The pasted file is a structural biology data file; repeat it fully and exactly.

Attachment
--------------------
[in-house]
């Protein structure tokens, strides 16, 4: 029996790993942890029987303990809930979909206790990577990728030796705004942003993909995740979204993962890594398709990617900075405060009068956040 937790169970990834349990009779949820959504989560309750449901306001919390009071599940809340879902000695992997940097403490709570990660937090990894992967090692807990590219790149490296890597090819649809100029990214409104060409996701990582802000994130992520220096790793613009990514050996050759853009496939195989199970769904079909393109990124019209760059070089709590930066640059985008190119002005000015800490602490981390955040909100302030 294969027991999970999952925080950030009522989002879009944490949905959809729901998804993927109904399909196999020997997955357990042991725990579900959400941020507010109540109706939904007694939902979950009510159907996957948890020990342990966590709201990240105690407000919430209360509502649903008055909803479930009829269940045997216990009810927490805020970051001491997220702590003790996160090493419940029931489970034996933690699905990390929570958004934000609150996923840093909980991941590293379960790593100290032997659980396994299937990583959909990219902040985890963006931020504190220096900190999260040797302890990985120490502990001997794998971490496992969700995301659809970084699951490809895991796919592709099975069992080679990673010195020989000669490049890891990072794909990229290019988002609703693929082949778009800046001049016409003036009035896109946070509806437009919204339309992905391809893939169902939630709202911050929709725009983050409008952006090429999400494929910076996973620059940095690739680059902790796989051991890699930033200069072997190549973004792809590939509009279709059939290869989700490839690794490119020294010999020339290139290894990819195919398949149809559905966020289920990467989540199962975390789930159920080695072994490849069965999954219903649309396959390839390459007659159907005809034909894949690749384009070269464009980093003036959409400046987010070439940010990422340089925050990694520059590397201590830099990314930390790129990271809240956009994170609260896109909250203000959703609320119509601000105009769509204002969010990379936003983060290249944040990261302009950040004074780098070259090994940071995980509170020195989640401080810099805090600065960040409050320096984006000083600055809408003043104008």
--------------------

[in-house]
């Protein structure tokens, strides 16, 4: 029996790993942890029987303990809930979909206790990577990728030796705004942003993909995740979204993962890594398709990617900075405060009068956040 937790169970990834349990009779949820959504989560309750449901306001919390009071599940809340879902000695992997940097403490709570990660937090990894992967090692807990590219790149490296890597090819649809100029990214409104060409996701990582802000994130992520220096790793613009990514050996050759853009496939195989199970769904079909393109990124019209760059070089709590930066640059985008190119002005000015800490602490981390955040909100302030 294969027991999970999952925080950030009522989002879009944490949905959809729901998804993927109904399909196999020997997955357990042991725990579900959400941020507010109540109706939904007694939902979950009510159907996957948890020990342990966590709201990240105690407000919430209360509502649903008055909803479930009829269940045997216990009810927490805020970051001491997220702590003790996160090493419940029931489970034996933690699905990390929570958004934000609150996923840093909980991941590293379960790593100290032997659980396994299937990583959909990219902040985890963006931020504190220096900190999260040797302890990985120490502990001997794998971490496992969700995301659809970084699951490809895991796919592709099975069992080679990673010195020989000669490049890891990072794909990229290019988002609703693929082949778009800046001049016409003036009035896109946070509806437009919204339309992905391809893939169902939630709202911050929709725009983050409008952006090429999400494929910076996973620059940095690739680059902790796989051991890699930033200069072997190549973004792809590939509009279709059939290869989700490839690794490119020294010999020339290139290894990819195919398949149809559905966020289920990467989540199962975390789930159920080695072994490849069965999954219903649309396959390839390459007659159907005809034909894949690749384009070269464009980093003036959409400046987010070439940010990422340089925050990694520059590397201590830099990314930390790129990271809240956009994170609260896109909250203000959703609320119509601000105009769509204002969010990379936003983060290249944040990261302009950040004074780098070259090994940071995980509170020195989640401080810099805090600065960040409050320096984006000083600055809408003043104008």